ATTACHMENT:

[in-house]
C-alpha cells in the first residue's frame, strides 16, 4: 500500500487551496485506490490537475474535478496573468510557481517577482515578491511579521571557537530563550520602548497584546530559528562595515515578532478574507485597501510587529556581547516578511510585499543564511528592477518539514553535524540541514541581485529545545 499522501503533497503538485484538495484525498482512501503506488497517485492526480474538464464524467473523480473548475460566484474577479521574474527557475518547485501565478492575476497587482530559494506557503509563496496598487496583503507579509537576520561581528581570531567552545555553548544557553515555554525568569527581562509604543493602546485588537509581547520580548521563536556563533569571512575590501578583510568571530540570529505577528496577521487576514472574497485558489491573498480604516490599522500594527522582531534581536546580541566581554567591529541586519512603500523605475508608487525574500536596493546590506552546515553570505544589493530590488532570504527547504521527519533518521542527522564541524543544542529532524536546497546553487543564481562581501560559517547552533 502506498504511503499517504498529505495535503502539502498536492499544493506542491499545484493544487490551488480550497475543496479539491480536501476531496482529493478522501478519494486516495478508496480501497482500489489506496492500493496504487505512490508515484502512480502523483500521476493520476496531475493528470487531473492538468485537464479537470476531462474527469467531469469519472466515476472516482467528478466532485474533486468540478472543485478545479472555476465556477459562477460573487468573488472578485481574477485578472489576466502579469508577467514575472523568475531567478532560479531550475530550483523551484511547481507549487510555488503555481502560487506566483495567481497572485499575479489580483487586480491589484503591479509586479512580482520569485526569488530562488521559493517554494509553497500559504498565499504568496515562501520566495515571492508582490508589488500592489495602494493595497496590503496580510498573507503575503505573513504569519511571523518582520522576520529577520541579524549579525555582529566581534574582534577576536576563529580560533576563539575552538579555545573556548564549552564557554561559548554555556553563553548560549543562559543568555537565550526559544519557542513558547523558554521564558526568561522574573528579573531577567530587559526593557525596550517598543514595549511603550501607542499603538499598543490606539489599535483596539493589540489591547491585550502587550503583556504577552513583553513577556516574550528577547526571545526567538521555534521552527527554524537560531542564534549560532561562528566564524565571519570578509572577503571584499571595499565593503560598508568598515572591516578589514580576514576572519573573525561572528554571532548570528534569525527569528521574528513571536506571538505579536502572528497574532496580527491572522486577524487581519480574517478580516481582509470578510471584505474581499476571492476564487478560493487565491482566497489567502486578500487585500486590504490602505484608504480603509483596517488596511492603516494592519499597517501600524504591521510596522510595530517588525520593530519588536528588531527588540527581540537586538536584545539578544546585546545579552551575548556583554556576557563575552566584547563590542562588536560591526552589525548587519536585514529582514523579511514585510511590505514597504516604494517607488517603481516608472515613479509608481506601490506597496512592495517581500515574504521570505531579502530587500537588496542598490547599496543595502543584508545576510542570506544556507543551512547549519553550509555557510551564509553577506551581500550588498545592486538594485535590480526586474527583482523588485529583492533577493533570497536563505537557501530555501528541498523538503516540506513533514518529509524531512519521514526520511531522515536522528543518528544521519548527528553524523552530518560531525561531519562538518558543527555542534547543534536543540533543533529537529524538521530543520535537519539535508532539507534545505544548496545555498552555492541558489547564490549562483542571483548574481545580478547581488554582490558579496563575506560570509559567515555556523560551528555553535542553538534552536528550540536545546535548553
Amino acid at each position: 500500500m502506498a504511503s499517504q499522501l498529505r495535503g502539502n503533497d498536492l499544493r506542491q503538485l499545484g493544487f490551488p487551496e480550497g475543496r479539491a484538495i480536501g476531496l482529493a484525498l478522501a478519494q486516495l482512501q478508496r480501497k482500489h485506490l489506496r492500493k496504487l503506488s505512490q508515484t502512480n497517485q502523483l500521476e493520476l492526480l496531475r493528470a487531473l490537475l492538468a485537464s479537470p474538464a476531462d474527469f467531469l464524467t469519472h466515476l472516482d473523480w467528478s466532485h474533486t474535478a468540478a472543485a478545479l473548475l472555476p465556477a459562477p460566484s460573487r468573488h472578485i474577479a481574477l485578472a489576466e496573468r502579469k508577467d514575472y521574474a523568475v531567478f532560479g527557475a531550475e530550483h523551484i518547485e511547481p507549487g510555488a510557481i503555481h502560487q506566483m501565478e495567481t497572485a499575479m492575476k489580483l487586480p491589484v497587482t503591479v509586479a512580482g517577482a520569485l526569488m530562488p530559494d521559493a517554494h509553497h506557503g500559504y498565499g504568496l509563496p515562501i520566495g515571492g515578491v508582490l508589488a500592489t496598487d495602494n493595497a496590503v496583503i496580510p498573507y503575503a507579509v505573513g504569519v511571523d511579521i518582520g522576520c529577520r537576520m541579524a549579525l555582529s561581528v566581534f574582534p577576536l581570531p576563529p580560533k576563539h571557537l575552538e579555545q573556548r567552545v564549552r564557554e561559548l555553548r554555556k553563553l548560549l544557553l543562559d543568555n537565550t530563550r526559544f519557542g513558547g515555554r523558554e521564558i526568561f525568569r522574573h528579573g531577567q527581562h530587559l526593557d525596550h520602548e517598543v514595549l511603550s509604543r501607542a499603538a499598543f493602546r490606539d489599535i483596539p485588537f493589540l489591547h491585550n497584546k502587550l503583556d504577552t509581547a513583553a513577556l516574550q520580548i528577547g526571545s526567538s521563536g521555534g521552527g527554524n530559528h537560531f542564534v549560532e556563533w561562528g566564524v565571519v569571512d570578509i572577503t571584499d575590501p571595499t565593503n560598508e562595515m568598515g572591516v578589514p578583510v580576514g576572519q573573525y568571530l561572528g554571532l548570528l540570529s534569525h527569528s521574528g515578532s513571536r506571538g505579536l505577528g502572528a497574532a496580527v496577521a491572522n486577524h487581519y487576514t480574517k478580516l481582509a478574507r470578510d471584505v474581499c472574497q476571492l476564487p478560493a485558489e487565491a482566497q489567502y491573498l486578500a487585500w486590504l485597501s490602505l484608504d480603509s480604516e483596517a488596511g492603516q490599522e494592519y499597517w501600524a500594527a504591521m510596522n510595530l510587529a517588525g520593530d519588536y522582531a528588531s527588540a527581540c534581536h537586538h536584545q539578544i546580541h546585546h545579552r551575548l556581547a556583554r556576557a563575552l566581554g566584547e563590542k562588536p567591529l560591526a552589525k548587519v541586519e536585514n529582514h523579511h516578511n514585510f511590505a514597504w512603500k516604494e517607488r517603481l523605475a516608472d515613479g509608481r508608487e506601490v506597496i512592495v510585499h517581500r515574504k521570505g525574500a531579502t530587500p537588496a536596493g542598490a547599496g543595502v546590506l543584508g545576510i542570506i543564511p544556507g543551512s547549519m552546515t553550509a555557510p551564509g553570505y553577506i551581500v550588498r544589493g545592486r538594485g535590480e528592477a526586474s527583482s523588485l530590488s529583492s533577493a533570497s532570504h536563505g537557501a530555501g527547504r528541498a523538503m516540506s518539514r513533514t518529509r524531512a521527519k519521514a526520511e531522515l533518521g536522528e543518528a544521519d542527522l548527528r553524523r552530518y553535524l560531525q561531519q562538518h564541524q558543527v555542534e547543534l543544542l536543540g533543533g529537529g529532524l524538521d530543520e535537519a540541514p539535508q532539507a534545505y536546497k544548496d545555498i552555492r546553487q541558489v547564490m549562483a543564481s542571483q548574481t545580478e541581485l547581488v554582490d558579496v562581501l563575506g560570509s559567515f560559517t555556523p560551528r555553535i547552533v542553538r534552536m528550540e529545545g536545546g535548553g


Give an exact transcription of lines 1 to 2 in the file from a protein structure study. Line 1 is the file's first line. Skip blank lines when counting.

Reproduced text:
[in-house]
C-alpha cells in the first residue's frame, strides 16, 4: 500500500487551496485506490490537475474535478496573468510557481517577482515578491511579521571557537530563550520602548497584546530559528562595515515578532478574507485597501510587529556581547516578511510585499543564511528592477518539514553535524540541514541581485529545545 499522501503533497503538485484538495484525498482512501503506488497517485492526480474538464464524467473523480473548475460566484474577479521574474527557475518547485501565478492575476497587482530559494506557503509563496496598487496583503507579509537576520561581528581570531567552545555553548544557553515555554525568569527581562509604543493602546485588537509581547520580548521563536556563533569571512575590501578583510568571530540570529505577528496577521487576514472574497485558489491573498480604516490599522500594527522582531534581536546580541566581554567591529541586519512603500523605475508608487525574500536596493546590506552546515553570505544589493530590488532570504527547504521527519533518521542527522564541524543544542529532524536546497546553487543564481562581501560559517547552533 502506498504511503499517504498529505495535503502539502498536492499544493506542491499545484493544487490551488480550497475543496479539491480536501476531496482529493478522501478519494486516495478508496480501497482500489489506496492500493496504487505512490508515484502512480502523483500521476493520476496531475493528470487531473492538468485537464479537470476531462474527469467531469469519472466515476472516482467528478466532485474533486468540478472543485478545479472555476465556477459562477460573487468573488472578485481574477485578472489576466502579469508577467514575472523568475531567478532560479531550475530550483523551484511547481507549487510555488503555481502560487506566483495567481497572485499575479489580483487586480491589484503591479509586479512580482520569485526569488530562488521559493517554494509553497500559504498565499504568496515562501520566495515571492508582490508589488500592489495602494493595497496590503496580510498573507503575503505573513504569519511571523518582520522576520529577520541579524549579525555582529566581534574582534577576536576563529580560533576563539575552538579555545573556548564549552564557554561559548554555556553563553548560549543562559543568555537565550526559544519557542513558547523558554521564558526568561522574573528579573531577567530587559526593557525596550517598543514595549511603550501607542499603538499598543490606539489599535483596539493589540489591547491585550502587550503583556504577552513583553513577556516574550528577547526571545526567538521555534521552527527554524537560531542564534549560532561562528566564524565571519570578509572577503571584499571595499565593503560598508568598515572591516578589514580576514576572519573573525561572528554571532548570528534569525527569528521574528513571536506571538505579536502572528497574532496580527491572522486577524487581519480574517478580516481582509470578510471584505474581499476571492476564487478560493487565491482566497489567502486578500487585500486590504490602505484608504480603509483596517488596511492603516494592519499597517501600524504591521510596522510595530517588525520593530519588536528588531527588540527581540537586538536584545539578544546585546545579552551575548556583554556576557563575552566584547563590542562588536560591526552589525548587519536585514529582514523579511514585510511590505514597504516604494517607488517603481516608472515613479509608481506601490506597496512592495517581500515574504521570505531579502530587500537588496542598490547599496543595502543584508545576510542570506544556507543551512547549519553550509555557510551564509553577506551581500550588498545592486538594485535590480526586474527583482523588485529583492533577493533570497536563505537557501530555501528541498523538503516540506513533514518529509524531512519521514526520511531522515536522528543518528544521519548527528553524523552530518560531525561531519562538518558543527555542534547543534536543540533543533529537529524538521530543520535537519539535508532539507534545505544548496545555498552555492541558489547564490549562483542571483548574481545580478547581488554582490558579496563575506560570509559567515555556523560551528555553535542553538534552536528550540536545546535548553